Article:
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Charter Laws and Flawed Research

By Jeanne Allen — September 08, 2009 3 min read
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Centralized, top-down control didn’t work for traditional public schools, and it won’t work for charter schools, without turning them into highly regulated, input-focused entities that wind up exactly like public schools before the advent of education reform.

Since the charter movement’s inception, the Washington-based Center for Education Reform, which I head, has compiled data and research year after year that reinforce several key points, the major one being that great charter laws demand accountability from authorizers, applicants for charters, and the schools that are created. Great laws also permit extensive freedom from state agencies and other centralized entities that seek, by way of rule-making and “guidance,” to control outcomes.

Charter laws such as New York state’s, for example, in which the authorizer-review process is rigorous, the areas of oversight clearly but crisply spelled out, and wide latitude exists to create and re-create school programs, have resulted in exceptional results statewide while providing intervention for failing schools when necessary.

But states like New York have something else that allows their schools to thrive: They collect and review data constantly—the kind of data that a recent study by Stanford University’s Center for Research on Education Outcomes, or CREDO, ignores in favor of using “virtual” students in comparisons of progress with traditional public schools.

Why study made-up, composite kids when you can study the real thing? Why ignore years of state-by-state data when you can access the real poverty data (missing in the federal statistics CREDO used) and the real condition of students, schools, and even the laws that affect their outcomes?

The answer is expediency for expediency’s sake. The research community has been encouraged by far too many meetings, roundtables, and self-absorbed policy task forces to get to the bottom line—to tell us, once and for all, what is right or wrong about charters. Yet in researchers’ efforts to do this, those authors have not been compelled to set foot in more than a handful of schools, or to collect school, district, or state data on the institutions in question.

They randomly create, randomly sample, and randomly produce results that are touted as definitive, when in reality they are no more definitive than politics itself.

Politics makes laws, and the politics of each state vary greatly. There are model components that every state charter law must have, and, as we’ve reported on our annual rankings, these components—requirements that truly yield great schools—are the following: (1) having independent, multiple authorizers (not just school boards) to vet, approve, and monitor schools and hold them accountable; (2) true fiscal equity, which doesn’t create a new funding stream but follows the same ones used for all other public schools; and (3) clear regulatory and contractual relief.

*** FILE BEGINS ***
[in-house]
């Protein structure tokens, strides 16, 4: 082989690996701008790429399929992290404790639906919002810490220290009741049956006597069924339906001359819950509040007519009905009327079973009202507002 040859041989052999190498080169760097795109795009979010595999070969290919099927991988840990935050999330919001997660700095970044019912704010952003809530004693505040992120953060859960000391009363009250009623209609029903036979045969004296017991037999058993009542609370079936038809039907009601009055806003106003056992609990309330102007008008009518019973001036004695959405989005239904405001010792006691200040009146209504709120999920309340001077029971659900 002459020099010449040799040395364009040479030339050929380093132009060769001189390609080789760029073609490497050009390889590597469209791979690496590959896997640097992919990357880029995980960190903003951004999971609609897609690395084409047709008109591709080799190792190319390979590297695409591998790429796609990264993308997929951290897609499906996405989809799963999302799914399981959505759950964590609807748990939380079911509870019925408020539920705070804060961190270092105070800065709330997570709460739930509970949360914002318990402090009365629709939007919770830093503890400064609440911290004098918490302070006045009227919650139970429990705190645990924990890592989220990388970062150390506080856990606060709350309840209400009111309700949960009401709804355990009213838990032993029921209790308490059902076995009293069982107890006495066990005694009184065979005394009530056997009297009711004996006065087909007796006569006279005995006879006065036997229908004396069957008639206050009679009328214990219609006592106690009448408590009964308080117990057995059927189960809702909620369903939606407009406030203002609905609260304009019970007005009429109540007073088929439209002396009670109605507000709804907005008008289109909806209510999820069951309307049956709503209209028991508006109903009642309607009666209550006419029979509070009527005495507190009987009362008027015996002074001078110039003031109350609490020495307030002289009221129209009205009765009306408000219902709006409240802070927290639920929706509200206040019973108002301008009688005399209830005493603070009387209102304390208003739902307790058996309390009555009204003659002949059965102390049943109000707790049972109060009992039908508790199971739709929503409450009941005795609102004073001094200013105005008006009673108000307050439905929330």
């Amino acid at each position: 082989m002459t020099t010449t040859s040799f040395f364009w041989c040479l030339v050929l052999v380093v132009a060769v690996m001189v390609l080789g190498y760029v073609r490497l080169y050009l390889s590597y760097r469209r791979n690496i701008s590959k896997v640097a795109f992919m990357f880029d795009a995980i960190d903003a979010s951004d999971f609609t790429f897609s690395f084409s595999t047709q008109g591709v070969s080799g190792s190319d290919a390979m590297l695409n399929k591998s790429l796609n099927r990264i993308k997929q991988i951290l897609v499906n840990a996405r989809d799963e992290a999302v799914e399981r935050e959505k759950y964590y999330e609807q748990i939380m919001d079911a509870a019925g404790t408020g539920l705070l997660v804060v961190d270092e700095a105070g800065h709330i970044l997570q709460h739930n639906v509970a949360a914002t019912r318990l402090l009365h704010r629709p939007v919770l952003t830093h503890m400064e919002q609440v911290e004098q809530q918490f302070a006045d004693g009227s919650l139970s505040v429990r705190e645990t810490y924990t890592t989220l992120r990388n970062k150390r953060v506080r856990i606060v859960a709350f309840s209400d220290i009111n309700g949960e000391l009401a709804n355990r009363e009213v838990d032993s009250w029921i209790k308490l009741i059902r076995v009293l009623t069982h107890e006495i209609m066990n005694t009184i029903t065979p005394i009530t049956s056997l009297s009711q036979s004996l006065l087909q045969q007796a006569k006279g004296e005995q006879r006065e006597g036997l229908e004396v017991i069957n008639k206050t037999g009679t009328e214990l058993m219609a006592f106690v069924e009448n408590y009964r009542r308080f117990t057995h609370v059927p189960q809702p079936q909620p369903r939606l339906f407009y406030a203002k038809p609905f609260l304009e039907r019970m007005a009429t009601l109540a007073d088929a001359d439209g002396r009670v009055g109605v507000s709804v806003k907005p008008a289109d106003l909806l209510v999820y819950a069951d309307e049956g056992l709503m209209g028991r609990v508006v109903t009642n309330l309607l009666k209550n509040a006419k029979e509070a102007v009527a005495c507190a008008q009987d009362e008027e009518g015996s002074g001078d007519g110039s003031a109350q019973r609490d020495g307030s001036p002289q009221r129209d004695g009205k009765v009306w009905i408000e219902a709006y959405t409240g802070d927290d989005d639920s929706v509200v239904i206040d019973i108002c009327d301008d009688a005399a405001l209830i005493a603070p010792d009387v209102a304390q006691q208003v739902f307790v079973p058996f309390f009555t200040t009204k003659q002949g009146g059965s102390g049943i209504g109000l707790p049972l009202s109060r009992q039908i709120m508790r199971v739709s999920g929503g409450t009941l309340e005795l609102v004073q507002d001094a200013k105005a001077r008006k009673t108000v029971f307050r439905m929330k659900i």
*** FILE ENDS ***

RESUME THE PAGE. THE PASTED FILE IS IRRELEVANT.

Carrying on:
Political compromises have given us instead a panoply of laws that yield varying results, not the lack of state and regulatory oversight that’s needed. Creating more rules to codify into law for the benefit of the traditional education entities charters were designed to circumvent doesn’t get us more and better charters—which is the point of charter laws. It just makes them more like the status quo, and less likely to draw the kind of innovative, disruptive technologies that the early part of the charter movement allowed and encouraged.

Great schools with great achievement and great principles that develop great character in students can and do occur when that is the goal sought, cultivated, managed, and encouraged. That doesn’t happen when we create layers of oversight, but it does happen when we create new ways to develop such schools, and allow for their development as far away as possible from pre-existing, risk-adverse local and state entities (which exist regardless of whether schools are working or not).

That vested-interest, centralized mentality exists in both the government and nonprofit sectors, and is likely to kill what little progress the last 18 years of charter school innovation has brought. Real, comprehensive, student-based research will yield a true picture of the successes taking place within this American reform called charter schools. And real, comprehensive charter laws will continue to yield great schools that will show those successes.

Such laws exist. They are living models and are easy to copy and emulate. That is what wins over policymakers—that, along with being confident that the policy initiative they are pursuing is right. Though lately, if you listen to some of the very groups tasked with promoting such laws, our country’s charter school success story doesn’t sound very encouraging.

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